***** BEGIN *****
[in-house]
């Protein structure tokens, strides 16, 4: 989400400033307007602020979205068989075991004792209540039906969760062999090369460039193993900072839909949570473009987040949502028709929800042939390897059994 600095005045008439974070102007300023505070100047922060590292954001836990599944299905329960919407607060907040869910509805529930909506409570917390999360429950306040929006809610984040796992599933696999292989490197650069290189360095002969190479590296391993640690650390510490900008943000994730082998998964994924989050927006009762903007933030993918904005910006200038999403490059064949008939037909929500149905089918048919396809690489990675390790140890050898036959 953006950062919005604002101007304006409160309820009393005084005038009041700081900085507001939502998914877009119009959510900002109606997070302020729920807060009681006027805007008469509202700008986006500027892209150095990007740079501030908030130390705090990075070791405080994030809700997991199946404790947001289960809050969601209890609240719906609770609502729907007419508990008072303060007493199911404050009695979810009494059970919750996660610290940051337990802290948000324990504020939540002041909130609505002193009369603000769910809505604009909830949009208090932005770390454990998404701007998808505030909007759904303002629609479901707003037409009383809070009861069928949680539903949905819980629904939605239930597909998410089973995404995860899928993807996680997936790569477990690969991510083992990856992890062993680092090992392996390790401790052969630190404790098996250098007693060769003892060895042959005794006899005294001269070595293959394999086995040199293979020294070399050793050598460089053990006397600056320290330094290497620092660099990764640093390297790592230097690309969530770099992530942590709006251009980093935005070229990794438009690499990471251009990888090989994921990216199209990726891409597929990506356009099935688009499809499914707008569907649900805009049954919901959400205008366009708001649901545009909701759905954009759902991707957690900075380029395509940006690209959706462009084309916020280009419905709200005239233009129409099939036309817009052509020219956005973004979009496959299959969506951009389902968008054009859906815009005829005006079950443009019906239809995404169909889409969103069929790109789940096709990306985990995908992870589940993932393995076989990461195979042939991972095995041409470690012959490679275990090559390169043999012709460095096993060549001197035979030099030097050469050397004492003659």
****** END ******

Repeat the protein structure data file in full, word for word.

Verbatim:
[in-house]
């Protein structure tokens, strides 16, 4: 989400400033307007602020979205068989075991004792209540039906969760062999090369460039193993900072839909949570473009987040949502028709929800042939390897059994 600095005045008439974070102007300023505070100047922060590292954001836990599944299905329960919407607060907040869910509805529930909506409570917390999360429950306040929006809610984040796992599933696999292989490197650069290189360095002969190479590296391993640690650390510490900008943000994730082998998964994924989050927006009762903007933030993918904005910006200038999403490059064949008939037909929500149905089918048919396809690489990675390790140890050898036959 953006950062919005604002101007304006409160309820009393005084005038009041700081900085507001939502998914877009119009959510900002109606997070302020729920807060009681006027805007008469509202700008986006500027892209150095990007740079501030908030130390705090990075070791405080994030809700997991199946404790947001289960809050969601209890609240719906609770609502729907007419508990008072303060007493199911404050009695979810009494059970919750996660610290940051337990802290948000324990504020939540002041909130609505002193009369603000769910809505604009909830949009208090932005770390454990998404701007998808505030909007759904303002629609479901707003037409009383809070009861069928949680539903949905819980629904939605239930597909998410089973995404995860899928993807996680997936790569477990690969991510083992990856992890062993680092090992392996390790401790052969630190404790098996250098007693060769003892060895042959005794006899005294001269070595293959394999086995040199293979020294070399050793050598460089053990006397600056320290330094290497620092660099990764640093390297790592230097690309969530770099992530942590709006251009980093935005070229990794438009690499990471251009990888090989994921990216199209990726891409597929990506356009099935688009499809499914707008569907649900805009049954919901959400205008366009708001649901545009909701759905954009759902991707957690900075380029395509940006690209959706462009084309916020280009419905709200005239233009129409099939036309817009052509020219956005973004979009496959299959969506951009389902968008054009859906815009005829005006079950443009019906239809995404169909889409969103069929790109789940096709990306985990995908992870589940993932393995076989990461195979042939991972095995041409470690012959490679275990090559390169043999012709460095096993060549001197035979030099030097050469050397004492003659």